Robert Christgau: Dean of American Rock Critics

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Expert Witness: October 2017

October 13, 2017

Link: American Epic: The Collection / Celebrate Ornette / Grateful Dead / Van Morrison

American Epic: The Collection (Lo-Max/Third Man/Columbia/Legacy) The Anthology of American Folk Music isn't just a hard act to follow, it's an impossible act to follow, because its 84 songs do literally constitute a canon. But the 100 selections on these five discs make for quite the sequel. Replicating only 11 Harry Smith picks, including several--"James Alley Blues," "Peg and Awl," "Down on Penny's Farm"--that I never ever mind hearing again, they also nab essentials Smith let slide: "Old Dan Tucker," "Sallie Gooden," "Blues in a Bottle," "Sittin' on Top of the World," "Walk Right In," "'Taint Nobody's Business if I Do." Robert Johnson and Jimmie Rodgers are here, Geeshie Wiley's "Last Kind Word Blues" and Emmett Miller's "Lovesick Blues" and Washington Phillips's "Denomination Blues." Irresistibles that were news to me include the Dixieland Jug Blowers' "Banjoreno," Whistler's Jug Band's "Foldin' Bed," Burnett and Rutherford's "Ladies on the Steamboat," the Massey Family's "Brown Skin Gal (Down the Lane)," Lydia Mendoza's "Mal Hombre," Lane Hardin's "Hard Times," and Truett and George's "Ghost Dance." Though disc three falls short however righteous the multilingualism that is one reason why, the other four overreach with attitude. The audio improves markedly on Anthology's. The liner notes are solid where Smith's were fanciful. Lyrics are included. So what are you waiting for? A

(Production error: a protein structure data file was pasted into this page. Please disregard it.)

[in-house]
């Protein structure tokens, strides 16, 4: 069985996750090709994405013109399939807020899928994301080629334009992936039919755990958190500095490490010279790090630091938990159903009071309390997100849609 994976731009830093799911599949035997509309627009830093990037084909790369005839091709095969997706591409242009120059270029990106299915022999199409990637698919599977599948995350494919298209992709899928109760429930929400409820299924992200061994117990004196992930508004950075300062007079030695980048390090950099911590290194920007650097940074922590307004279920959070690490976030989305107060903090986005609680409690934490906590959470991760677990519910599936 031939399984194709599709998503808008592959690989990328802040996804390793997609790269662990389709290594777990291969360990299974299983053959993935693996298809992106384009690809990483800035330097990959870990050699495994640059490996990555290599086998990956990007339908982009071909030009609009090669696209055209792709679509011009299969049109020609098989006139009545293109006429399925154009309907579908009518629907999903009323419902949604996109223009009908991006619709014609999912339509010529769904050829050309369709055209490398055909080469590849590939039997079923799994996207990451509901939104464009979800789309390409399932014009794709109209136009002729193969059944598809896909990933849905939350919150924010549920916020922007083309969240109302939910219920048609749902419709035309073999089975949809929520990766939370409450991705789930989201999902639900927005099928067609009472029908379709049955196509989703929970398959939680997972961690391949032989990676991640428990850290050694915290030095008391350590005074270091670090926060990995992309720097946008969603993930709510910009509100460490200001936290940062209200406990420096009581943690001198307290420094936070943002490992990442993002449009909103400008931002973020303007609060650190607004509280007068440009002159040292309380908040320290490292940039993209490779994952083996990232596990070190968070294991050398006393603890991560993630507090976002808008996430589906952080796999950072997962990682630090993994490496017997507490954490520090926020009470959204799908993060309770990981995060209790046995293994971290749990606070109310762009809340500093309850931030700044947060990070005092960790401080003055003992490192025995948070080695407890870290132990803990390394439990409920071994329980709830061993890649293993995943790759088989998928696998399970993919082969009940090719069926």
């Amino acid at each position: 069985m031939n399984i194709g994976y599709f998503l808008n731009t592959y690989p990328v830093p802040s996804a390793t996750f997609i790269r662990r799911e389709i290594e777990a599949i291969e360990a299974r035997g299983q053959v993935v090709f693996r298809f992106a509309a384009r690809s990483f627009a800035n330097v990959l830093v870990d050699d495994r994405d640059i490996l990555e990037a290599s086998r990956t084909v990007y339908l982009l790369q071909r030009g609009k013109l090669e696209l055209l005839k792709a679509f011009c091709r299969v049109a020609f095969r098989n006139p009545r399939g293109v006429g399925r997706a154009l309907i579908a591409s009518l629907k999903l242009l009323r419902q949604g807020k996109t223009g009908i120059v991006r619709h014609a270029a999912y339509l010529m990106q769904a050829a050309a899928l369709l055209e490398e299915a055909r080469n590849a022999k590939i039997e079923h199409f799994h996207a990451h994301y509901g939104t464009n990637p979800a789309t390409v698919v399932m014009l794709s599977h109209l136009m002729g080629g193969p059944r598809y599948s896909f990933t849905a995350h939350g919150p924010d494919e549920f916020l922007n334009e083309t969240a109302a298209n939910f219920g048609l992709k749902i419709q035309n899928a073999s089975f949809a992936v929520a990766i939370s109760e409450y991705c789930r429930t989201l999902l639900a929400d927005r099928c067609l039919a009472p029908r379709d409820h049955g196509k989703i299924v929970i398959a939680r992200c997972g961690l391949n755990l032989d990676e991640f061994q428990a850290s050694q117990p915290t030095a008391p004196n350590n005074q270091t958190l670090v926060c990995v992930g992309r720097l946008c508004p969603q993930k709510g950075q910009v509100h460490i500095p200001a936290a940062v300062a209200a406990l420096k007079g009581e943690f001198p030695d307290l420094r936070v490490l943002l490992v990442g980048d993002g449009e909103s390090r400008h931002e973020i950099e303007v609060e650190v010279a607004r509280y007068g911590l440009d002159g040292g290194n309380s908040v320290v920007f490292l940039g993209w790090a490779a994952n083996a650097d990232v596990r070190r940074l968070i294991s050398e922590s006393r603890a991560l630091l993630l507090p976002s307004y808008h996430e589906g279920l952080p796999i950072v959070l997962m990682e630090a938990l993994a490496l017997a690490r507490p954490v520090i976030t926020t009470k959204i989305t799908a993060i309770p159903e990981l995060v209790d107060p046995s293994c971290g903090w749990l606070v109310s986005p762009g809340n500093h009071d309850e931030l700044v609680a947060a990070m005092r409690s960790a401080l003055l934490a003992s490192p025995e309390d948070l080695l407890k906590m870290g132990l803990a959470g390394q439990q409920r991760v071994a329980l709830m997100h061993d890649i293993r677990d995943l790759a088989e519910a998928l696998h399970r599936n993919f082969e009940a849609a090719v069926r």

Celebrate Ornette (Song X) "The Deluxe 5 Disc Gatefold" version at comprises three CDs, two DVDs, a poster, an informative 26-page booklet, and a 10-page program from Ornette Coleman's memorial service. It will set you back $100. The $275 version adds 180-gram vinyl and a program signed by Denardo Coleman. Either way that's real moolah for most of us. The memorial performances--by Pharoah Sanders, Henry Threadgill-Jason Moran, Geri Allen-Ravi Coltrane, Cecil Taylor, and Jack DeJohnette-Savion Glover, among others--were presumably more compelling in their contextualized moment than on their CD, although I couldn't get through enough of the DVD to make sure. And I admit that my rave for the two-CD farewell concert, performed free at Prospect Park a year before Ornette died in 2015, reflects my memory of being transported by it in person. Nevertheless, I say it's an amazement. Ornette himself, frail and failing mentally--he would never play in public again--performs as free as it gets for 20 minutes at the outset, hesitantly at first but with heartbreaking lyricism nonetheless as Antoine Roney gently steers him into the beloved "Ramblin'." Throughout the jazz is stunning--Henry Threadgill at his omnivorous, unflappable, legible best, Ravi Coltrane channeling his dad right, Geri Allen flexing her muscles, Blood Ulmer returning to his harmolodic roots. With kudos to Flea and the Master Musicians of Joujouka, the non-jazz is less so, but nonetheless enriches Coleman's pervasive commitment to felt innovation. And throughout the glue and guiding genius is his son Denardo, miraculously evolved into one of the greatest drummers in jazz history. And even if you're not convinced by the CDs, don't skip the Prospect Park DVD, a different version of the same event that's one of the few music films I've ever been moved to share with people I don't live with. Overpriced? Maybe. But a document I treasure. So if you can afford it . . . A MINUS